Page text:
Our Mission

We believe that evidence is an essential ingredient of the knowledge base of teaching. Knowing what worked, for whom, in other schools and for other teachers can inform our decisions about how to improve teaching and learning in our own context. 
Our team

Meet our team

Dr Wayne Harrison
CEO / Cofounder
Wayne taught as a science teacher before completing an MA and PhD at Durham University. He has previously developed two Ed-tech platforms focused on online peer tutoring for disadvantaged learners.
Prof Steve Higgins
Cofounder
Steve is the lead author of the EEF Teaching and Learning toolkit, Professor of Education and author of numerous educational books, chapters and research articles. Steve previously taught in primary schools in the North East of England. 
Dr John Brown
Director / Senior Statistician
John is a statistician specialising in education. He has worked for the Department of Education, the Institute of Education, in schools for the largest Academy Trusts in London as well as the Education Endowment Foundation at Durham University. He is interested in research methods in education and has published on randomized control designs in schools.  

Bridging the gap between research, teachers and EdTech.

We are supporting teachers to look at the evidence for the impact of new EdTech products before using them in their classroom because not all technology is effective in improving student learning. Using technology that has not been shown to be effective can be a waste of time and resources, and can also potentially harm student learning. By looking at the evidence, teachers can determine if a product has been shown to be effective in similar educational contexts, and can make an informed decision about whether or not to use the product in their own classroom.

Another important aspect of evaluating evidence is that technology and teaching methodologies are constantly changing and evolving, and what worked last year may not work this year. Therefore, we are supporting teachers to develop practitioner inquiry based projects to evaluate the impact of strategies and interventions, before sharing these with fellow teachers on the WhatWorked website to build an evidence base for what is and is not working in schools.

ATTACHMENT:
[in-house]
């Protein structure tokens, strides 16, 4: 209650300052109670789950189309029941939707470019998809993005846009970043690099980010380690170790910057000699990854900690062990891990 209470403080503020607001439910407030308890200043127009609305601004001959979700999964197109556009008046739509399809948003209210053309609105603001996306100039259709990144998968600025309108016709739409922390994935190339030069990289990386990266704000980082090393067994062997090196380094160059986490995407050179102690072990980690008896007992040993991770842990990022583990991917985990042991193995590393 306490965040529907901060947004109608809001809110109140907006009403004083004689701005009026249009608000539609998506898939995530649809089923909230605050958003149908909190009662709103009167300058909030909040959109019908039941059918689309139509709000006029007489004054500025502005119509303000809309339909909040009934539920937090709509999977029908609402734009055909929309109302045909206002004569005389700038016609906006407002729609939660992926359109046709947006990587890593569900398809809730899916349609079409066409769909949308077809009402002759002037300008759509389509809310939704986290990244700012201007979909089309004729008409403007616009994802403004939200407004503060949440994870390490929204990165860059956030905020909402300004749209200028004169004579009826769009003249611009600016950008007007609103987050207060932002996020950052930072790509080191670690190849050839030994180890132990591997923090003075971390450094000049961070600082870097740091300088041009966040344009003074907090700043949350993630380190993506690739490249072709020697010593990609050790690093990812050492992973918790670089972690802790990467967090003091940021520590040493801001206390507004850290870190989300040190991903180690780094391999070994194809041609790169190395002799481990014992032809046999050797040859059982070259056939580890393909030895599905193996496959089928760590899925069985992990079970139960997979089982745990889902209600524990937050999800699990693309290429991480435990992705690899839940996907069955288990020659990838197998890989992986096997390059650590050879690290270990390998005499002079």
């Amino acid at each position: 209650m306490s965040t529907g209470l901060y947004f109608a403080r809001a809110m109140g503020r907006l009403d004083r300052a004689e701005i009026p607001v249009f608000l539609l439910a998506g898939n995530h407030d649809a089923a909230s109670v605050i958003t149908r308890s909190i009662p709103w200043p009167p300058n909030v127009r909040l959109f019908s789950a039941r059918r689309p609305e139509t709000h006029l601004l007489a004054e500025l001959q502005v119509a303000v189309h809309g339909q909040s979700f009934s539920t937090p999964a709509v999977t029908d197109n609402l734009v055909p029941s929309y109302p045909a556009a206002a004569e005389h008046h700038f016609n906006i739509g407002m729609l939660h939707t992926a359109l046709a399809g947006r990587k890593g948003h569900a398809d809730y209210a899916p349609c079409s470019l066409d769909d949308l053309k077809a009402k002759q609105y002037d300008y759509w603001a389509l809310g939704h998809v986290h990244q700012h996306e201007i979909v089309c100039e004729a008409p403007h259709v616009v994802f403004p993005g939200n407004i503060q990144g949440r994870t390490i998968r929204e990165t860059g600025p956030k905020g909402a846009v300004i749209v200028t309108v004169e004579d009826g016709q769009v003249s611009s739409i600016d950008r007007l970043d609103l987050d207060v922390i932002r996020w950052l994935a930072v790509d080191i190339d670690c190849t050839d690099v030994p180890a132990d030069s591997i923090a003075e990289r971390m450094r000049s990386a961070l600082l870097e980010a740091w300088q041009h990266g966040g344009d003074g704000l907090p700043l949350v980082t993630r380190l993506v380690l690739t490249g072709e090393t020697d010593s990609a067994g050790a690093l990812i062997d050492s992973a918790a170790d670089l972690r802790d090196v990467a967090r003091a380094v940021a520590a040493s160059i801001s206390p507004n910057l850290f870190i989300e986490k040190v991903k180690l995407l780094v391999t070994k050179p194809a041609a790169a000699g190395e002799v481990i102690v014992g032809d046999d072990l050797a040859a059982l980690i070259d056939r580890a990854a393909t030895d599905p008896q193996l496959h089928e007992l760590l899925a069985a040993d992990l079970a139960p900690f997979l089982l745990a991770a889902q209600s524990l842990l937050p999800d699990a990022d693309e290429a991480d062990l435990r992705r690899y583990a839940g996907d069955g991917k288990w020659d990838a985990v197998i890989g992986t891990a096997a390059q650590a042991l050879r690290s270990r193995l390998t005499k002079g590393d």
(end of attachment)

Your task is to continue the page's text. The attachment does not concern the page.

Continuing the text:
Evidence Base

Evidence Base

Evidence Base

Evidence Base

Evidence Base

Evidence Base

Evidence Base

We work with teachers to test interventions to find out what does and doesn't work in primary and secondary schools. The interventions are structured so they are easy for you to test if they have a positive impact in your classroom. When implementing an intervention, such as a peer tutoring programme, teachers can choose three levels of evaluation:

1) Teacher observation (1 star rating) 
2) Pre- and Post-Test single group (2 star rating)
3) Mini-Randomised Controlled Trial (3 star rating)

For the 3 star mini RCT's, the anonymised data is then aggregated to create a live evidence base to help inform teachers to decide which interventions will be best to use for your pupils.

Our evidence model uses a prospective cumulative meta-analysis (PCM) approach, which allows small scale mini-trials to be set up and run in schools. The key to this is the creation of a trial protocol to support teachers setting up and implementing an intervention in their school. The protocol is to ensure the same thing is tested in each setting. As the same research design, eligibility criteria for learners, resources and assessments are used, we are able to aggregate the results together to get a bigger picture of the results.

Words I live by

"It Ain't What You Do (It's the way that cha do it!) The Bananarama Principle.”

— Prof Steve Higgins



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